During the belle époque, between 1880 and 1914, western Europe and the British Isles enjoyed a magnificent flowering of the arts and unprecedented peace, prosperity, and economic and technological progress. At the same time, the aesthetic movement of the midcentury, which had claimed that artistic creation should be an end in itself, independent of any moral mission and any moral restraint (art for art’s sake), later developed into the international Symbolist Symbolist movement movement, which subordinated life to art. Philosopher Arthur Schopenhauer Schopenhauer, Arthur , well known throughout Europe in the 1880’s, encouraged a philosophy of pessimism, undermining sensitive souls’ will to live and reproduce. The decadent title character of the Symbolist drama Axël (1890) by Auguste Villiers de l’Isle-Adam Villiers de l’Isle-Adam, Auguste (1838-1889) persuades the woman he loves to join him in a suicide pact, arguing that living is worthy only of underlings.

The Decadents’ protagonists withdrew from society, cultivated their own personalities, and dismissed conventional morality regarding sex and sexuality, respect for the body, and the sanctity of life. They explored bestiality, sadomasochism, and necrophilia (although group sexual experience became an overt topic only in the twentieth century). They treated suicide and gratuitous murder without compunction. Prominent in works by precursors such as Poe Poe, Edgar Allan [p]Poe, Edgar Allan;and Decadent movement[Decadent movement] (“The Black Cat,” 1843; “The Imp of the Perverse,” 1845; “The Telltale Heart,” 1843) and the comte de Lautréamont (Isidore Lucien Ducasse, 1846-1870), gratuitous murder returns in works of high Decadence including Jean Lorrain’s Lorrain, Jean (Paul Duval, 1855-1906) Monsieur de Phocas (1901), Octave Mirbeau’s Mirbeau, Octave Contes Cruels (1885-1899), and Rachilde’s Rachilde La Marquise de Sade (1887).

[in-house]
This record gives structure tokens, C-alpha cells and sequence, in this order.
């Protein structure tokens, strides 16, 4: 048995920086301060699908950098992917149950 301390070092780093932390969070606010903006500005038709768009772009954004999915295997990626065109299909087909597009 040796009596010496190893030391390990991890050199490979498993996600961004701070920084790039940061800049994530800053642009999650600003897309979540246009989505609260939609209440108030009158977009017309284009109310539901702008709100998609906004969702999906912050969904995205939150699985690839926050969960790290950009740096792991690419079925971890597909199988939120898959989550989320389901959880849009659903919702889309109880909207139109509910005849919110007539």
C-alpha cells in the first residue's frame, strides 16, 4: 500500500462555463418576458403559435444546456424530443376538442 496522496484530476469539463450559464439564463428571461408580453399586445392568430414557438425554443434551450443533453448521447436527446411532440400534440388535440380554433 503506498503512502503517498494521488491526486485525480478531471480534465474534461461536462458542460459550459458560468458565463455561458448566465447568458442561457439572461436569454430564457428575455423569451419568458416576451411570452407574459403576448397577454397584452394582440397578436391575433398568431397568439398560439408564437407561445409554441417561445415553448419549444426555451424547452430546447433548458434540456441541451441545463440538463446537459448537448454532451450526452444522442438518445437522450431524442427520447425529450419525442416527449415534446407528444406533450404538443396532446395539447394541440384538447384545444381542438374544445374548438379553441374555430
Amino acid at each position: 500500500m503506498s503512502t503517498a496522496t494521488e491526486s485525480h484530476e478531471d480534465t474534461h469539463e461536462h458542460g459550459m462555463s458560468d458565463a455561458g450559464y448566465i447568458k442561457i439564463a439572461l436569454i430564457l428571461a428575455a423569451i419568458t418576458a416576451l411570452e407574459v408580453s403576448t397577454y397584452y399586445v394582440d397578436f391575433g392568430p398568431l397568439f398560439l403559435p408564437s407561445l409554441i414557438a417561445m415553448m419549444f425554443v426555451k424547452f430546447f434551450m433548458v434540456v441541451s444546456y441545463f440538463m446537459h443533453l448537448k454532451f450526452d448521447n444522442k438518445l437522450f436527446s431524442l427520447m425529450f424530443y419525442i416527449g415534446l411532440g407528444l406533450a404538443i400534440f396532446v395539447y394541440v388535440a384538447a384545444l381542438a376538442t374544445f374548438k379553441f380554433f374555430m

Significance